Ms Cloake would not agree with the argument that unless one's organisation is well connected to a member of the Arts Council it will not be successful in a grant application.

Ms Cloake

I refute that absolutely. We have fair procedures. For example, independent panellists assess on their merits the applications for grants to individual artists and small festivals around the country — for which we hope to increase the budget to €1 million next year. We rotate the panellists approximately every six months such that four or five independent people look through all the applications.

We have a good set of decision-making procedures in place because we feel strongly that decisions on the arts should be made by people with diverse perspectives. Money going into the arts will influence them for the next generation. A book written now will be read by our children and grandchildren. It is important that several different people make decisions about arts funding of that nature. No small group can say what art will be important in the next generation.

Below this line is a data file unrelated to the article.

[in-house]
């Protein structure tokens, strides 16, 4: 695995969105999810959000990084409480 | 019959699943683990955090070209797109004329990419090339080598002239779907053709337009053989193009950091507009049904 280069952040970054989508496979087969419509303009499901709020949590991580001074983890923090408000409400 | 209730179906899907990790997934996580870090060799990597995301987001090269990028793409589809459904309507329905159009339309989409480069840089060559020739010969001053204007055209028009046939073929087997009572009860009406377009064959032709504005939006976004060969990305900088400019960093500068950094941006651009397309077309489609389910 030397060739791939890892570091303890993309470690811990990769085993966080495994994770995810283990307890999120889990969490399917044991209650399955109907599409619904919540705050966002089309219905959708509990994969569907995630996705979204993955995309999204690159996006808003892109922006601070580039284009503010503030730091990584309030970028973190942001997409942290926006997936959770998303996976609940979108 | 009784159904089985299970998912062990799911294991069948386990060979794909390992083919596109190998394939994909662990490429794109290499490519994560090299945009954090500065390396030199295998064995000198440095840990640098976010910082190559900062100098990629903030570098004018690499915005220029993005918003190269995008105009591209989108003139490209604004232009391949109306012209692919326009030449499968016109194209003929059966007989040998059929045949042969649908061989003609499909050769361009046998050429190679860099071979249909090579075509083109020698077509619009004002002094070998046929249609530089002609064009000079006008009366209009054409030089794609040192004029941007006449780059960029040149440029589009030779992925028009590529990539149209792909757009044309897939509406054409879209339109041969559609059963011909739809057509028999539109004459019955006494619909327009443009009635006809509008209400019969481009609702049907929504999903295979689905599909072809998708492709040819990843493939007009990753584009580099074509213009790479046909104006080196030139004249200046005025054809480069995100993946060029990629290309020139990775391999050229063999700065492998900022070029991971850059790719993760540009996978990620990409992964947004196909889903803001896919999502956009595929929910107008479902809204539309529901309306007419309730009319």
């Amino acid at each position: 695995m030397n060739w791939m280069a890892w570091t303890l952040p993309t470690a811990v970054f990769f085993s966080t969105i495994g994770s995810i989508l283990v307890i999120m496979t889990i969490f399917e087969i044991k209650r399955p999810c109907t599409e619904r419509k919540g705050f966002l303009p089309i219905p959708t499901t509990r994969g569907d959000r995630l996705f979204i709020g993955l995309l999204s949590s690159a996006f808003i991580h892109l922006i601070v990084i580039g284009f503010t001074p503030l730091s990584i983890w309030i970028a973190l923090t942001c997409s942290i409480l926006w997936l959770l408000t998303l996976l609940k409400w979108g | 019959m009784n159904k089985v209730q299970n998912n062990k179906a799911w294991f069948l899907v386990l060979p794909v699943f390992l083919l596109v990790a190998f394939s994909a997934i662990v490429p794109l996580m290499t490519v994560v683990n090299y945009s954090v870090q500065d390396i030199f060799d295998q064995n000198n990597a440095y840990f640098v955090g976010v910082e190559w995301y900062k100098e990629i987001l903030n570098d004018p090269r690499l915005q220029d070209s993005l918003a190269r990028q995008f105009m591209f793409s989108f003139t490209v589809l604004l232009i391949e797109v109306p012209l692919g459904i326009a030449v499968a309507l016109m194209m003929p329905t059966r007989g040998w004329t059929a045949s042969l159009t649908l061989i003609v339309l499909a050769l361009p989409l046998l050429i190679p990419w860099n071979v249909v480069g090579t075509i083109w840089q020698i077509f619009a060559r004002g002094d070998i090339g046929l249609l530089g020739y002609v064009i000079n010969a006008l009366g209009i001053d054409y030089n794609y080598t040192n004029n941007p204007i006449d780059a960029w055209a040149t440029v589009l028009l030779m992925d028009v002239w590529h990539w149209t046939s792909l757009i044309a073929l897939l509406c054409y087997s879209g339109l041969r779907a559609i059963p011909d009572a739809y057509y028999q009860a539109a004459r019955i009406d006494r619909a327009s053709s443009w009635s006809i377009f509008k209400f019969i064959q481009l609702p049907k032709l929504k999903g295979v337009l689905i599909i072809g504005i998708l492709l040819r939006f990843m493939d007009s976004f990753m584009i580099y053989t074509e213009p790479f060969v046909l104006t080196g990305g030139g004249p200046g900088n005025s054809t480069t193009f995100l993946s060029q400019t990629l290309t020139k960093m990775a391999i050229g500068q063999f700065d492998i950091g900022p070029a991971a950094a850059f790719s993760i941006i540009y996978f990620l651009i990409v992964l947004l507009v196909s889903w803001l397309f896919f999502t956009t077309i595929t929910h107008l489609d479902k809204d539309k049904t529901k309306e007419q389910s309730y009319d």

Mr. MacConghail, did the change in emphasis and the higher priority given to financial controls and a clean set of books, have any adverse influence on the potential quantity or quality of the artistic output of the Abbey?

Mr. MacConghail

No. Knowing what funding one is to receive from the State and the targets to achieve at the box office can give one a great deal of freedom. Within that freedom one can take greater risks in the type of work one puts on. In my experience of 20 years as a producer in theatre and film, the certainty of revenue, in the form of a grant from the Arts Council or the State, allows one to be more imaginative and creative, particularly if that certainty has a long lead-in period. For example, if I knew what the Abbey will get in 2007 and 2008, which would be reasonable, I could plan better, be more creative, and enable artists and writers be more productive.

Will Mr. MacConghail give the committee some insight into the programme for 2006 and refer briefly to some of its highlights?

Mr. MacConghail

There are two theatres, the Abbey and the Peacock. Paul Mercier, who wrote and directed a significant amount of work for The Passion Machine and is a charismatic theatre artist, will direct a play entitled, Homeland in the Abbey. This is a political mystery based on the story of Oisín in Tír na n-Óg. I do not want to give away too much detail but I would like the Chairman to come to the opening night and we could maybe discuss it afterwards.

That might be an education for us.

Mr. MacConghail

There is still an arms length decision between us and the Arts Council about what we stage. The second play we are staging is The Bacchae by Euripides. It is based on Greek myth but we are setting it in Baghdad as a debate about world power between Osama bin Laden and George Bush. The role of the Abbey is to present these arguments.